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Kuih Bingka Ubi Kayu (cassava kuih)

This is among my favourite kuihs, – I love the bright yellow colour, the chewy texture, and the caramelised brown top.

There are various recipes out there; with or without egg, steamed or steamed and baked; with cooked, mashed mung beans; or even a microwave recipe. I’ve didn’t like the texture from the microwave recipe, but it could just be that my microwave power was higher than the recipe’s.

It must have been a bit of a mission to make kuih bingka ubi kayu in the olden days, having to grate the cassava finely. These days, frozen grated cassava is readily available, and you just need to defrost these in the fridge overnight or in the microwave before using. Continue reading

Teochew peach kuih

The name comes from the traditional shape of the kuih, which apparently looks like a peach (not any peach I’m familiar with, I’m guessing it’s a stylized ancestral peach). The Teochew peach kuih is a firm favourite with my siblings, and comes savoury (glutinous rice, mushroom and shrimp with optional meat) or sweet (sugared chopped peanuts).

The story goes that peach is the symbol of longevity and when peaches are out of season, Teochew people make these ‘replica’ peaches as offerings to the gods. Luckily for the rest of us, we’re allowed to share in this tasty treat.  Continue reading

Kuih making implements

With my newfound interest in kuih-making, I fervently scoured the baking stores and departmental stores in Kuching and Sibu for the equipment to make them. Unfortunately the traditional wooden molds are no longer sold; replaced instead by bright plastic ones. Though next time I return to Malaysia, I must remember to check the antique stores for the traditional molds.

Mold for pie tee (top hat) case

Mold for kuih bangkit

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Hawker food in Kuching

The food odyssey continues with visits to more of the kopitiams and food courts scattered round Kuching. I am amazed and bewildered by the sheer number of these eateries at what seems like every street corner, or every shophouse corner. You can take your pick from traditional, modern, open-air, air-conditioned, those specializing in a few dishes, to massive ones that reduce the hapless punter to apoplectic confusion.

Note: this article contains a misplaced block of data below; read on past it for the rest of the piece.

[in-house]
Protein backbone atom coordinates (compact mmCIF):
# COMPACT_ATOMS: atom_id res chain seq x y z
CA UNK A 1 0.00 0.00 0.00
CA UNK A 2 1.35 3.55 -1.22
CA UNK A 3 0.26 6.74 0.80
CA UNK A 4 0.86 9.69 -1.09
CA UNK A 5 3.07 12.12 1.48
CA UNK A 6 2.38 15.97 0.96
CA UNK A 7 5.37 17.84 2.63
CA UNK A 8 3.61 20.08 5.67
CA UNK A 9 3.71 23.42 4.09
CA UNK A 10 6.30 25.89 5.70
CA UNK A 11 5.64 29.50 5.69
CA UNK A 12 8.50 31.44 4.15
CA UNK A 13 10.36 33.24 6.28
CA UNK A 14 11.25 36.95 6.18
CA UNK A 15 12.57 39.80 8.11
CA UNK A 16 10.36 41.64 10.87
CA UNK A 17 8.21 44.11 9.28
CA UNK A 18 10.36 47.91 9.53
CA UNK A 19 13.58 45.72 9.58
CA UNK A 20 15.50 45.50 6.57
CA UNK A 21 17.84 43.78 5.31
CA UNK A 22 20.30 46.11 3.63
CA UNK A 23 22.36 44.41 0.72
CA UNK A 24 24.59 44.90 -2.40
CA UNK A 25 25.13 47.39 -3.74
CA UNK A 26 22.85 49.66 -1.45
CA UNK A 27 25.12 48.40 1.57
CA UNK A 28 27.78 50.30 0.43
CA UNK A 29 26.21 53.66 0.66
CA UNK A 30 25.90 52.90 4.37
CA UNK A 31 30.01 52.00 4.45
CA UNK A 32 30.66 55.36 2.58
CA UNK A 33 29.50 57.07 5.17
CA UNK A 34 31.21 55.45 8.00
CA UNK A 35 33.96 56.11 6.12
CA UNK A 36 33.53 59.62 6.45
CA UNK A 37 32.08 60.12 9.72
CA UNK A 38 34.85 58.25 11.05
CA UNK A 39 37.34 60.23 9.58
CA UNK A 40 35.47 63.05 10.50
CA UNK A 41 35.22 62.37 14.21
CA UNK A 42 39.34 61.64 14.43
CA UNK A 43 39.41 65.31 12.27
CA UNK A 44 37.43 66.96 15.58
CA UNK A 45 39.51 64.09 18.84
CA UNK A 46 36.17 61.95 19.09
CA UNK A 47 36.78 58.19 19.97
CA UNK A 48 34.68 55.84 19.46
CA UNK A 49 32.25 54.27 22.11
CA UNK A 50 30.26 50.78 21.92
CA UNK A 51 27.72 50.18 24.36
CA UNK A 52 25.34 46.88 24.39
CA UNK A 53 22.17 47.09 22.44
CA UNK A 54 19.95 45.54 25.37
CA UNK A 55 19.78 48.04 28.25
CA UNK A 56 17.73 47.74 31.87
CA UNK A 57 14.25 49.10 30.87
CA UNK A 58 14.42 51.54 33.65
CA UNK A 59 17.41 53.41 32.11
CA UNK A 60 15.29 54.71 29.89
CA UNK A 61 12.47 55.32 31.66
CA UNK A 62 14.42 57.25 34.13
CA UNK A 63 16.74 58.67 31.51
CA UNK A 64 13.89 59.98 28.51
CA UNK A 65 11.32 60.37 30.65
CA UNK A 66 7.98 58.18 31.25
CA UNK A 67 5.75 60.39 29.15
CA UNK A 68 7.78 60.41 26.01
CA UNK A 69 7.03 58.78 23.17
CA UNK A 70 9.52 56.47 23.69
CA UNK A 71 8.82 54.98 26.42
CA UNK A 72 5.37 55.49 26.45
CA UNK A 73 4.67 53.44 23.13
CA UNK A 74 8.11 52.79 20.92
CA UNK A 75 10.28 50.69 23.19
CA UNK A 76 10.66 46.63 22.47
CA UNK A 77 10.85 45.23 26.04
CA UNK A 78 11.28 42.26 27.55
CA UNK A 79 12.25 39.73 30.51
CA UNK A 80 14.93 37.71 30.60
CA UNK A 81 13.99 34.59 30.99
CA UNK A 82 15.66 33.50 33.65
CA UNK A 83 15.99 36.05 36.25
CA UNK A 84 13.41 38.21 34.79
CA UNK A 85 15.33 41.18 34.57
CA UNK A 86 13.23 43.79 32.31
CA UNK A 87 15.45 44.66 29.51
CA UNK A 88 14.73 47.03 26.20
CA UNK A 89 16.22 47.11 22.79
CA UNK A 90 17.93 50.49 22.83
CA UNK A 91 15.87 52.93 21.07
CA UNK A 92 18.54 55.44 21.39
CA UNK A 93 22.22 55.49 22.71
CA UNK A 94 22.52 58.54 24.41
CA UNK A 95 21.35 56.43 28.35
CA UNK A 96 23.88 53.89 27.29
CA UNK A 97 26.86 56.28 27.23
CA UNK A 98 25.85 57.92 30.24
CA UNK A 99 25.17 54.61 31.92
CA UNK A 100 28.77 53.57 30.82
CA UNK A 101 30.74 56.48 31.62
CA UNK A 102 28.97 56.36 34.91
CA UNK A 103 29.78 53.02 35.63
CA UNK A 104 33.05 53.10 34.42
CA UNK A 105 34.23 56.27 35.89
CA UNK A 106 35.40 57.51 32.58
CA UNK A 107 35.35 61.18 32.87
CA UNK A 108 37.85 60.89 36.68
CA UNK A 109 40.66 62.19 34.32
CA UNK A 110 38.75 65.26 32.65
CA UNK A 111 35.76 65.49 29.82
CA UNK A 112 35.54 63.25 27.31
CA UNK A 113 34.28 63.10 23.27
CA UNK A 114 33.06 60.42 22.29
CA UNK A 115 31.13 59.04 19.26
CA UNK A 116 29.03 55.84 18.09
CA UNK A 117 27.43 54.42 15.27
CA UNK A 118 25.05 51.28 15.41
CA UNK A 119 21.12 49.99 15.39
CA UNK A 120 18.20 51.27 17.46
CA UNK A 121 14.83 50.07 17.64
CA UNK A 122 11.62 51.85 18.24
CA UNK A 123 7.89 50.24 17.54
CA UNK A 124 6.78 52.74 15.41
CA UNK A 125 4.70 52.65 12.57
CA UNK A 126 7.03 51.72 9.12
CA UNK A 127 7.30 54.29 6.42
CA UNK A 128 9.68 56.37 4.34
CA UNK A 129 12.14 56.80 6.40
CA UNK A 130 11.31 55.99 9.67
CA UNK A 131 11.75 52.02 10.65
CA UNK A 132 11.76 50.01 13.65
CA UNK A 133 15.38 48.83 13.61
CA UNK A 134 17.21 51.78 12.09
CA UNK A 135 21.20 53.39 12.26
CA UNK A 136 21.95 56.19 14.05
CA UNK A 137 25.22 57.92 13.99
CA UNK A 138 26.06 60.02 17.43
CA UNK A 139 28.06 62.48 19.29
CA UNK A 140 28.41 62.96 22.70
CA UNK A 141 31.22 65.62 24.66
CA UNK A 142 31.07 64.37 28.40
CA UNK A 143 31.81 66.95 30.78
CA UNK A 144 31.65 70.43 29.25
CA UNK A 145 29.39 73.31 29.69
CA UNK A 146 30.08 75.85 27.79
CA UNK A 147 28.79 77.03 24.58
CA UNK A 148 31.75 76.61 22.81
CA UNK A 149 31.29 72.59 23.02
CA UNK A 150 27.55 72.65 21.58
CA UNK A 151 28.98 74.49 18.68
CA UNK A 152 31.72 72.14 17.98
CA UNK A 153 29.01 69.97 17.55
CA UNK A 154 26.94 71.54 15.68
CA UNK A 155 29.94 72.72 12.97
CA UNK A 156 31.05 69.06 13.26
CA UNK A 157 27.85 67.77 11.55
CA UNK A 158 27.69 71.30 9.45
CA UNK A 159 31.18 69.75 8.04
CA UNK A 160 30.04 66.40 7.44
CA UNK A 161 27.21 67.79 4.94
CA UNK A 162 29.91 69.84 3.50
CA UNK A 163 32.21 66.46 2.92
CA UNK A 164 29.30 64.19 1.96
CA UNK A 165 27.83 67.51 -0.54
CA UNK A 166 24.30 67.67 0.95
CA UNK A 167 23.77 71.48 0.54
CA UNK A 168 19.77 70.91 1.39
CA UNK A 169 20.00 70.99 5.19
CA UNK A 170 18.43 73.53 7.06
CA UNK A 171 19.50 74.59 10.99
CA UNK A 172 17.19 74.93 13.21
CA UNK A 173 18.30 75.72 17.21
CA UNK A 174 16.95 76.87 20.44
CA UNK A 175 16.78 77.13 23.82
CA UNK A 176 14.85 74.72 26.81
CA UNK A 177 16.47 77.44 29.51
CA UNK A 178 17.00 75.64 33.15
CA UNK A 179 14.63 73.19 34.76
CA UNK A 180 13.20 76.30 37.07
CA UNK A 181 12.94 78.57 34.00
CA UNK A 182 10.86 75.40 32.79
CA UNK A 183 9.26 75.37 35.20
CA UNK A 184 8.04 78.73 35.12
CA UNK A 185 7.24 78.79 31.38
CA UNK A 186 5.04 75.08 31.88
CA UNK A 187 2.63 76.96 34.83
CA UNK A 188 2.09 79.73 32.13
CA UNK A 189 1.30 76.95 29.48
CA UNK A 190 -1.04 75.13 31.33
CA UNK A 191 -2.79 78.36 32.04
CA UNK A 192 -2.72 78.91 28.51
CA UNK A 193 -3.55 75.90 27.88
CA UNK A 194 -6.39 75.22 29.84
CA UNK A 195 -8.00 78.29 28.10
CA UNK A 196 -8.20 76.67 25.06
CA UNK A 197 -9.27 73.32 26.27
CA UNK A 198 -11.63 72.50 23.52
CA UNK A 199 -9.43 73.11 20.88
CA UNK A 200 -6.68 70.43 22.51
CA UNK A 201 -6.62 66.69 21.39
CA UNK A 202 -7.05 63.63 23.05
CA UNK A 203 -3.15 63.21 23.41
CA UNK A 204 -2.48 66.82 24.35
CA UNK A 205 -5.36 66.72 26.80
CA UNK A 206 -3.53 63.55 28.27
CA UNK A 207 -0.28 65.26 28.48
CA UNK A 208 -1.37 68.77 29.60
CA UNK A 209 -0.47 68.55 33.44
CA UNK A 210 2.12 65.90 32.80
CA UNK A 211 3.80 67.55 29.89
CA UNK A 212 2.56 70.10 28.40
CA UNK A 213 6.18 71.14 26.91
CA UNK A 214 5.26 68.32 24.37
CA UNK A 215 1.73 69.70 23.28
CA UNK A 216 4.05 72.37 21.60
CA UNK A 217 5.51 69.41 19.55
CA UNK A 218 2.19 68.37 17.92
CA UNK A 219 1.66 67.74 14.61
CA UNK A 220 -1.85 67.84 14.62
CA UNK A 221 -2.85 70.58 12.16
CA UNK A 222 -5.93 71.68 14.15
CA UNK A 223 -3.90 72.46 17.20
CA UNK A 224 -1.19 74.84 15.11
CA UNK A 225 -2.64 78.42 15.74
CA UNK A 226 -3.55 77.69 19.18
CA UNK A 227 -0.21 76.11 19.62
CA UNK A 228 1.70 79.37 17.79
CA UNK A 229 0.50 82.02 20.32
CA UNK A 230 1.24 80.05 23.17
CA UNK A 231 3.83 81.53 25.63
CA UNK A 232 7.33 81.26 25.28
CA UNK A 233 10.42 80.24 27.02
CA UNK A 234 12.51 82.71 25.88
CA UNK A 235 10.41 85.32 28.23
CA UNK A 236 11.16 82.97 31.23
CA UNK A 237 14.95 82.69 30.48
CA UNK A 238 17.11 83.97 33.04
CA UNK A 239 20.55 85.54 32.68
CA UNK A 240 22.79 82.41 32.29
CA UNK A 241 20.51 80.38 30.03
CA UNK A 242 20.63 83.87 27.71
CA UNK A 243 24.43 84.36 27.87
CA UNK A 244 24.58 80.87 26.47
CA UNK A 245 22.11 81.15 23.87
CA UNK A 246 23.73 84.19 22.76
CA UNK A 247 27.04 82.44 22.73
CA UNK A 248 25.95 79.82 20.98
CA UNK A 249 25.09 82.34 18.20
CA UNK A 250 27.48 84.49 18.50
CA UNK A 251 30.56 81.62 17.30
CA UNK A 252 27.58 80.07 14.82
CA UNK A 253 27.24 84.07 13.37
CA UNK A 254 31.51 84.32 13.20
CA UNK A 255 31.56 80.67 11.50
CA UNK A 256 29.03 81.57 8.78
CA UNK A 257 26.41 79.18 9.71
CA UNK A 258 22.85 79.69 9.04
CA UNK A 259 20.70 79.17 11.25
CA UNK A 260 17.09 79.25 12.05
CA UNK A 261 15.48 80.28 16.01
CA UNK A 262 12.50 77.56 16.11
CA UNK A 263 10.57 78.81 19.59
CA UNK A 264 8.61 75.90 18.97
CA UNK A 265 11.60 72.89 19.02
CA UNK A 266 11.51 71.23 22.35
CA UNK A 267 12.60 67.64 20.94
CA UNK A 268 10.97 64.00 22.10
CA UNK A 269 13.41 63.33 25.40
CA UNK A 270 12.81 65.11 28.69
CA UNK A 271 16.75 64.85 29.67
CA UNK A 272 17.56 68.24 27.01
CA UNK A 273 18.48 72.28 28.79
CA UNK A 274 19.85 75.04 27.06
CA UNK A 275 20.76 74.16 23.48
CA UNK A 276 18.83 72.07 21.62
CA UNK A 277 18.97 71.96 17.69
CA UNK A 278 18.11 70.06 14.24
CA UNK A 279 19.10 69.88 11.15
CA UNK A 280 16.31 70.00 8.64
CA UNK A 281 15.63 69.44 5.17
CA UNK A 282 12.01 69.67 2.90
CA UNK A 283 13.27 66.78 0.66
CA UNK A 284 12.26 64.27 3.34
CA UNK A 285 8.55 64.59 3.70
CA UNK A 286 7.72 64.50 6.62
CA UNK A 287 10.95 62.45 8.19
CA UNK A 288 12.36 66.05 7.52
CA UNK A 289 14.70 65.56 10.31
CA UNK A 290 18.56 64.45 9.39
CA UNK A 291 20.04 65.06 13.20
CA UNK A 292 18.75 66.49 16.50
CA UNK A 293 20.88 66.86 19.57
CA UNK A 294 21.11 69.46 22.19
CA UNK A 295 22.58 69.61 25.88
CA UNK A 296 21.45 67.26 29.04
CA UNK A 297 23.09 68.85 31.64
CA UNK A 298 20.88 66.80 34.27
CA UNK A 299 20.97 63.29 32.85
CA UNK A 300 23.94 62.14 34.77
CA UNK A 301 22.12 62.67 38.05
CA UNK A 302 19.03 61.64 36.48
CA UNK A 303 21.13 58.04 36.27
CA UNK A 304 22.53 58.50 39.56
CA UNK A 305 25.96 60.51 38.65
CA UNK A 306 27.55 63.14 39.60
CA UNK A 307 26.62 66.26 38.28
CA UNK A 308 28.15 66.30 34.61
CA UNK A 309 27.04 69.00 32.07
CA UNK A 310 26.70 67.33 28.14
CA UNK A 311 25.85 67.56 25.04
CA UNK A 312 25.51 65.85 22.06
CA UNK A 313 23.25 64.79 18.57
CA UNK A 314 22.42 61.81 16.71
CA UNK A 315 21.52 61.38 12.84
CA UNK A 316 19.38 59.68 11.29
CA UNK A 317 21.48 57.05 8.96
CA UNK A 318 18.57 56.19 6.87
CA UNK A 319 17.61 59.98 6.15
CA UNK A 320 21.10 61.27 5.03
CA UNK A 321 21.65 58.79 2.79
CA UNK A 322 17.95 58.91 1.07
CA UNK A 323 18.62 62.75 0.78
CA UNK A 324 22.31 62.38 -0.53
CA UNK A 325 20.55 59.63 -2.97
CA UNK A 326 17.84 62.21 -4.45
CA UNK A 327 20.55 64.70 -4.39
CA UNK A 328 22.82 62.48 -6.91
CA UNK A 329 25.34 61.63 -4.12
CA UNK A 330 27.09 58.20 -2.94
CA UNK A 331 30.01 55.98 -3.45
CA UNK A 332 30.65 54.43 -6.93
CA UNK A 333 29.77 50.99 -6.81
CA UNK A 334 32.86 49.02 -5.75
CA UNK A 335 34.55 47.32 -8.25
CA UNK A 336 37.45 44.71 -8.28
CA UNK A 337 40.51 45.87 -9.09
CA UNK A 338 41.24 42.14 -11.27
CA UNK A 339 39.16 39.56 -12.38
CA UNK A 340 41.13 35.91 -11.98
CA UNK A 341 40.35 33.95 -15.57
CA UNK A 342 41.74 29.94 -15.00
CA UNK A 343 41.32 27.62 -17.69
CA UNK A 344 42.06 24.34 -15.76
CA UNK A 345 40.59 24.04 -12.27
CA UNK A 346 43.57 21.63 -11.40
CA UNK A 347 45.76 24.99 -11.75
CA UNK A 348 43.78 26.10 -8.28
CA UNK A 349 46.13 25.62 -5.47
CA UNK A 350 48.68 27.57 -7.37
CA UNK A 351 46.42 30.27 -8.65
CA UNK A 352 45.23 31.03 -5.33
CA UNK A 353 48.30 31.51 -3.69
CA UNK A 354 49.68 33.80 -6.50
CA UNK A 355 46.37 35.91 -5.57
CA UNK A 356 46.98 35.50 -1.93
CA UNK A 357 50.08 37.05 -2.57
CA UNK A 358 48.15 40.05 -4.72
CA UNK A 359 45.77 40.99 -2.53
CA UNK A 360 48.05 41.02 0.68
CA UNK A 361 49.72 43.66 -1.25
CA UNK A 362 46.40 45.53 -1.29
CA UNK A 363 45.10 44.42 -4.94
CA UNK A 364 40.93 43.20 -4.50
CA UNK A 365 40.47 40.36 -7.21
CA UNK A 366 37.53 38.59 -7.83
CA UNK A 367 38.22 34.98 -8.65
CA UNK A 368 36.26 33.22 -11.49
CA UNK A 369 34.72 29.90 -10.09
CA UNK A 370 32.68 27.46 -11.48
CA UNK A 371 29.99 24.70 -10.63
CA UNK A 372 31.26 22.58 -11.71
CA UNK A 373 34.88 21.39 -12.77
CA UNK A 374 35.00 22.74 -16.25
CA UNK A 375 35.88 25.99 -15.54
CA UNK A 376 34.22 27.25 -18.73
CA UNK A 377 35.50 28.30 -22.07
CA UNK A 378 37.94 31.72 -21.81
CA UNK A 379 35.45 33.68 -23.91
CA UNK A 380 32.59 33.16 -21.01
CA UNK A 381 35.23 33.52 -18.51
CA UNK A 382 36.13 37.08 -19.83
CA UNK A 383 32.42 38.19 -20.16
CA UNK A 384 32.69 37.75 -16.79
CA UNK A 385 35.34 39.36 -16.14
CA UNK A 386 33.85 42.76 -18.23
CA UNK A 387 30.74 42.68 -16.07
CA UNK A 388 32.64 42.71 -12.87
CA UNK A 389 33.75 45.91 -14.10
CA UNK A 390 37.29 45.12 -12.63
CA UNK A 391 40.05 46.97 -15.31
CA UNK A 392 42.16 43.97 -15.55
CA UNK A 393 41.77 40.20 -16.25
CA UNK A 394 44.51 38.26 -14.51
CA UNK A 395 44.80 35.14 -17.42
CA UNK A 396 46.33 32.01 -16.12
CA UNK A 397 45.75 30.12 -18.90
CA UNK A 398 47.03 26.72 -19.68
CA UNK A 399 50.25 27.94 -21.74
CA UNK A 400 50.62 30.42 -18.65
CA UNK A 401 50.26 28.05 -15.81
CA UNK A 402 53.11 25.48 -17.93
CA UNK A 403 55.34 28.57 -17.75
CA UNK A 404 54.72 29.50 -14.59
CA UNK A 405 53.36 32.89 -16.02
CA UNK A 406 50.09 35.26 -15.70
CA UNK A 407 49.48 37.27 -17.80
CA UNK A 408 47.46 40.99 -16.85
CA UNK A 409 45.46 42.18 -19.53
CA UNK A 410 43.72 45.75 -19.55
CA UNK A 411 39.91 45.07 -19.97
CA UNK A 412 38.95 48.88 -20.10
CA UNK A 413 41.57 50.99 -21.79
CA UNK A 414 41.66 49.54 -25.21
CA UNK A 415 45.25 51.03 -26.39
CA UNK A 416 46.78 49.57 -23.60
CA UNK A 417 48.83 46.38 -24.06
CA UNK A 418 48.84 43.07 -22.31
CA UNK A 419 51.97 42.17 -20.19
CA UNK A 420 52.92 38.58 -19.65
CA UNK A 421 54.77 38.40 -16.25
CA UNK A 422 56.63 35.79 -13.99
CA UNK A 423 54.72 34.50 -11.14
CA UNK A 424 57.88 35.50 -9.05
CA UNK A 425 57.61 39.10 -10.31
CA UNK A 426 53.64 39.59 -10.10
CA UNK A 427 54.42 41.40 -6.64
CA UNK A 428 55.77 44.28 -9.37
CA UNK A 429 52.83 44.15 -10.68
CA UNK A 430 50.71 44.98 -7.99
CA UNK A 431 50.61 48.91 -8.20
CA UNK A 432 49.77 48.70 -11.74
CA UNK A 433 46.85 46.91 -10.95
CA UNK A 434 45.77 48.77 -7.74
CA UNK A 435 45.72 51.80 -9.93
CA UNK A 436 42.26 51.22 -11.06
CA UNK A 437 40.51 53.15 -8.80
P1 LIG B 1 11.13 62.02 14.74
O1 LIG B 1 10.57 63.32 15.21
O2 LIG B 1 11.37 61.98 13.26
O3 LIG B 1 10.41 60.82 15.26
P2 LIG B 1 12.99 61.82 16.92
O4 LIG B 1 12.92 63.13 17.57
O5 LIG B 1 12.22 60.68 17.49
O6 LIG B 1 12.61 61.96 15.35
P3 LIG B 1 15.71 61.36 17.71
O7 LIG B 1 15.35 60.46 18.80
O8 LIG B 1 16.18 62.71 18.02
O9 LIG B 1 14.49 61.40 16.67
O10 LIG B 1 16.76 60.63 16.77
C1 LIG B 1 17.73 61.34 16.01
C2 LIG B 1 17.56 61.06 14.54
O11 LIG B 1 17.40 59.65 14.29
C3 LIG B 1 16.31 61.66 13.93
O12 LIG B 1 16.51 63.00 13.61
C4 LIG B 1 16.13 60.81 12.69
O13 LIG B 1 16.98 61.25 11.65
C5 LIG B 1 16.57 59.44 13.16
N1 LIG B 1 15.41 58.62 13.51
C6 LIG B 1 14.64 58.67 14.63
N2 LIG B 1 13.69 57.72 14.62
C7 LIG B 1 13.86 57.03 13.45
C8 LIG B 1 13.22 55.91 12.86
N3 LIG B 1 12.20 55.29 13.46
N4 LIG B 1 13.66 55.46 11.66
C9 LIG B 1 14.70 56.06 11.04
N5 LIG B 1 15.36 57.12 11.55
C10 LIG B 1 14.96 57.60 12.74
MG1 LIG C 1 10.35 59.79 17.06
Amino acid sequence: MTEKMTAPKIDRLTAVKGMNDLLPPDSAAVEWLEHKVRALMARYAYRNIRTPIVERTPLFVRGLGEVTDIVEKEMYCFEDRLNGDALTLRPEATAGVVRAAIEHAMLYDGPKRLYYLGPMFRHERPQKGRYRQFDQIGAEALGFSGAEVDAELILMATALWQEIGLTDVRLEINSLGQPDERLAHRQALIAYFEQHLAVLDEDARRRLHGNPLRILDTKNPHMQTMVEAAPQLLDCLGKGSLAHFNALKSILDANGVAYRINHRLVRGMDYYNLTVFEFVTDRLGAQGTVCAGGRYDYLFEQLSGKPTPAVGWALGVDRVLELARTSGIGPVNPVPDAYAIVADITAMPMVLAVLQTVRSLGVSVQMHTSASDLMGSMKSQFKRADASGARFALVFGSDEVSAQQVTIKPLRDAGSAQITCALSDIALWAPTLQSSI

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Kuih Lapis (nine-layered kuih)

This was originally guest-posted on Josashimi, but as I’ve been missing in action for a couple of weeks and am going to be struggling to keep up, I’m breaking the cardinal rule of blogging and re-using a post….

Kuihs (the correct plural is kuih-muih) are the quintessential colourful Malaysian desserts. I don’t recall eating them as dessert though, they were always snack food, – eaten on the go during the day or during supper, washed down with a hot mug of fresh soybean milk. They are typically steamed and made from rice or glutinous rice flour (though some are also made from tapioca flour, mung bean flour, etc). The range of kuihs is massive; some are specialties of specific regions of Malaysia, and come in all shapes and patterns, sweet or savoury, with or without fillings, steamed or baked or deep-fried. You can bet there is a kuih to satisfy the pickiest eater!

A small selection of kuihs (or kuih-muih) from a hawker centre in Kuching. 40 sen equates to NZ$0.17/AUD$0.13.

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Vera’s Kuih Lengang (Kuih Dadar)


This recipes comes courtesy of Vera, a friend from Kuching who now resides in Melbourne.

Filling:
175g Gula Melaka (palm sugar) , finely chopped
2 tbsp caster sugar
80ml water
1/3 tsp salt
2 pandan leaves, knotted
250g grated coconut (fresh or frozen)

Crepe Batter:
1 egg
150ml coconut cream
200ml water (depends on consistency. Add slowly)
1/4 teaspoon salt
3 tablespoon pandan juice or ¼ tsp pandan extract